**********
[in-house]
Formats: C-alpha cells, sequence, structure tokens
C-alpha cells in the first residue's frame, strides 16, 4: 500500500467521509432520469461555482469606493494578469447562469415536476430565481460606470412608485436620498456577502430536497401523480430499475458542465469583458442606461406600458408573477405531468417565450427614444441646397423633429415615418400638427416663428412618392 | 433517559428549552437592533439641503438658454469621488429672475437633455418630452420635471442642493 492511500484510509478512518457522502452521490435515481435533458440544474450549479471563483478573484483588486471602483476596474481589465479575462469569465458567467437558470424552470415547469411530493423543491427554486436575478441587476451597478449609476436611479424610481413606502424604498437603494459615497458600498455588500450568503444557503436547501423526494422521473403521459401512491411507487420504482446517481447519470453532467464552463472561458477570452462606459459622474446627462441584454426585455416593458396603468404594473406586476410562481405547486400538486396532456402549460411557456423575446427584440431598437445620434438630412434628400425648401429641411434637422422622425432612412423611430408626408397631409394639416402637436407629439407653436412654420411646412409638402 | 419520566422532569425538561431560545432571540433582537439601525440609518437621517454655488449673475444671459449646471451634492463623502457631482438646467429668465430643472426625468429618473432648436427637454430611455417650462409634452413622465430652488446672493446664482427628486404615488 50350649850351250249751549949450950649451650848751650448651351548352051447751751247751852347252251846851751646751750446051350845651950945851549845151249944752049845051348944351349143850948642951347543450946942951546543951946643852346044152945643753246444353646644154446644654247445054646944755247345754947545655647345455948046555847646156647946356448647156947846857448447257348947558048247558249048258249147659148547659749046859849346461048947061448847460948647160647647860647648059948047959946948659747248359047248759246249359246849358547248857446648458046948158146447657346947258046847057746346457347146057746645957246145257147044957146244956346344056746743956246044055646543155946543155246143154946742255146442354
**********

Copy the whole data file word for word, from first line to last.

[in-house]
Formats: C-alpha cells, sequence, structure tokens
C-alpha cells in the first residue's frame, strides 16, 4: 500500500467521509432520469461555482469606493494578469447562469415536476430565481460606470412608485436620498456577502430536497401523480430499475458542465469583458442606461406600458408573477405531468417565450427614444441646397423633429415615418400638427416663428412618392 | 433517559428549552437592533439641503438658454469621488429672475437633455418630452420635471442642493 492511500484510509478512518457522502452521490435515481435533458440544474450549479471563483478573484483588486471602483476596474481589465479575462469569465458567467437558470424552470415547469411530493423543491427554486436575478441587476451597478449609476436611479424610481413606502424604498437603494459615497458600498455588500450568503444557503436547501423526494422521473403521459401512491411507487420504482446517481447519470453532467464552463472561458477570452462606459459622474446627462441584454426585455416593458396603468404594473406586476410562481405547486400538486396532456402549460411557456423575446427584440431598437445620434438630412434628400425648401429641411434637422422622425432612412423611430408626408397631409394639416402637436407629439407653436412654420411646412409638402 | 419520566422532569425538561431560545432571540433582537439601525440609518437621517454655488449673475444671459449646471451634492463623502457631482438646467429668465430643472426625468429618473432648436427637454430611455417650462409634452413622465430652488446672493446664482427628486404615488 50350649850351250249751549949450950649451650848751650448651351548352051447751751247751852347252251846851751646751750446051350845651950945851549845151249944752049845051348944351349143850948642951347543450946942951546543951946643852346044152945643753246444353646644154446644654247445054646944755247345754947545655647345455948046555847646156647946356448647156947846857448447257348947558048247558249048258249147659148547659749046859849346461048947061448847460948647160647647860647648059948047959946948659747248359047248759246249359246849358547248857446648458046948158146447657346947258046847057746346457347146057746645957246145257147044957146244956346344056746743956246044055646543155946543155246143154946742255146442354